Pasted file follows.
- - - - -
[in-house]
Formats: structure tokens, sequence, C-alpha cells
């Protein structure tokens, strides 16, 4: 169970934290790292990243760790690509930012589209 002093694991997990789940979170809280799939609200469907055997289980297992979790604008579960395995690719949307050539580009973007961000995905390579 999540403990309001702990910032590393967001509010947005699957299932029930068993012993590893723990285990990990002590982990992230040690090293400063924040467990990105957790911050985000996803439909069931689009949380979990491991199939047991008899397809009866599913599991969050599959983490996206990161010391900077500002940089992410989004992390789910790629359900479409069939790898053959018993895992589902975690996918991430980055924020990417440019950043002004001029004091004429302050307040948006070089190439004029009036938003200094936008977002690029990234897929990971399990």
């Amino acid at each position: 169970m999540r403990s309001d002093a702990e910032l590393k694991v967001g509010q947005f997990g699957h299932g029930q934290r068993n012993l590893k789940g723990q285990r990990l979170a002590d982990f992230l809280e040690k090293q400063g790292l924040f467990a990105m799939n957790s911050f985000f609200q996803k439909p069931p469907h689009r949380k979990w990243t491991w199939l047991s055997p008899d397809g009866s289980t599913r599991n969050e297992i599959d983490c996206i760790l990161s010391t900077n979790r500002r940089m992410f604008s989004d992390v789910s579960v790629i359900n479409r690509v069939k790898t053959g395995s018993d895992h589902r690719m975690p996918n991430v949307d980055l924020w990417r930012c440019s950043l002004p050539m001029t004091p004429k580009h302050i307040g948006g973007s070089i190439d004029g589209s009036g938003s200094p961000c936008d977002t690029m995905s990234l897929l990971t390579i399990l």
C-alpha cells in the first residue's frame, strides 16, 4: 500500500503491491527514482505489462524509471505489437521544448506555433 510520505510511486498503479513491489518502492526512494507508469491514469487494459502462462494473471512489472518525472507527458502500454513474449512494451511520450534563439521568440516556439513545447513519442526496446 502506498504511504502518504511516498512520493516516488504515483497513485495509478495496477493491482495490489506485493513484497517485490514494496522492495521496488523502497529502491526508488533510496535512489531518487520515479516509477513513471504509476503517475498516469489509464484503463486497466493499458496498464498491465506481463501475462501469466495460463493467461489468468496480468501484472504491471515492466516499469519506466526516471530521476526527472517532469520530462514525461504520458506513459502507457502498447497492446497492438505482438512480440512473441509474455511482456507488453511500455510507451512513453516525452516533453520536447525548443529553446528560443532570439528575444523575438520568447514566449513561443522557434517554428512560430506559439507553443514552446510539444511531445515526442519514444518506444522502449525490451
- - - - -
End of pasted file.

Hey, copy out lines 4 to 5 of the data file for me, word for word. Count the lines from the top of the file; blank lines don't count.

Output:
């Amino acid at each position: 169970m999540r403990s309001d002093a702990e910032l590393k694991v967001g509010q947005f997990g699957h299932g029930q934290r068993n012993l590893k789940g723990q285990r990990l979170a002590d982990f992230l809280e040690k090293q400063g790292l924040f467990a990105m799939n957790s911050f985000f609200q996803k439909p069931p469907h689009r949380k979990w990243t491991w199939l047991s055997p008899d397809g009866s289980t599913r599991n969050e297992i599959d983490c996206i760790l990161s010391t900077n979790r500002r940089m992410f604008s989004d992390v789910s579960v790629i359900n479409r690509v069939k790898t053959g395995s018993d895992h589902r690719m975690p996918n991430v949307d980055l924020w990417r930012c440019s950043l002004p050539m001029t004091p004429k580009h302050i307040g948006g973007s070089i190439d004029g589209s009036g938003s200094p961000c936008d977002t690029m995905s990234l897929l990971t390579i399990l």
C-alpha cells in the first residue's frame, strides 16, 4: 500500500503491491527514482505489462524509471505489437521544448506555433 510520505510511486498503479513491489518502492526512494507508469491514469487494459502462462494473471512489472518525472507527458502500454513474449512494451511520450534563439521568440516556439513545447513519442526496446 502506498504511504502518504511516498512520493516516488504515483497513485495509478495496477493491482495490489506485493513484497517485490514494496522492495521496488523502497529502491526508488533510496535512489531518487520515479516509477513513471504509476503517475498516469489509464484503463486497466493499458496498464498491465506481463501475462501469466495460463493467461489468468496480468501484472504491471515492466516499469519506466526516471530521476526527472517532469520530462514525461504520458506513459502507457502498447497492446497492438505482438512480440512473441509474455511482456507488453511500455510507451512513453516525452516533453520536447525548443529553446528560443532570439528575444523575438520568447514566449513561443522557434517554428512560430506559439507553443514552446510539444511531445515526442519514444518506444522502449525490451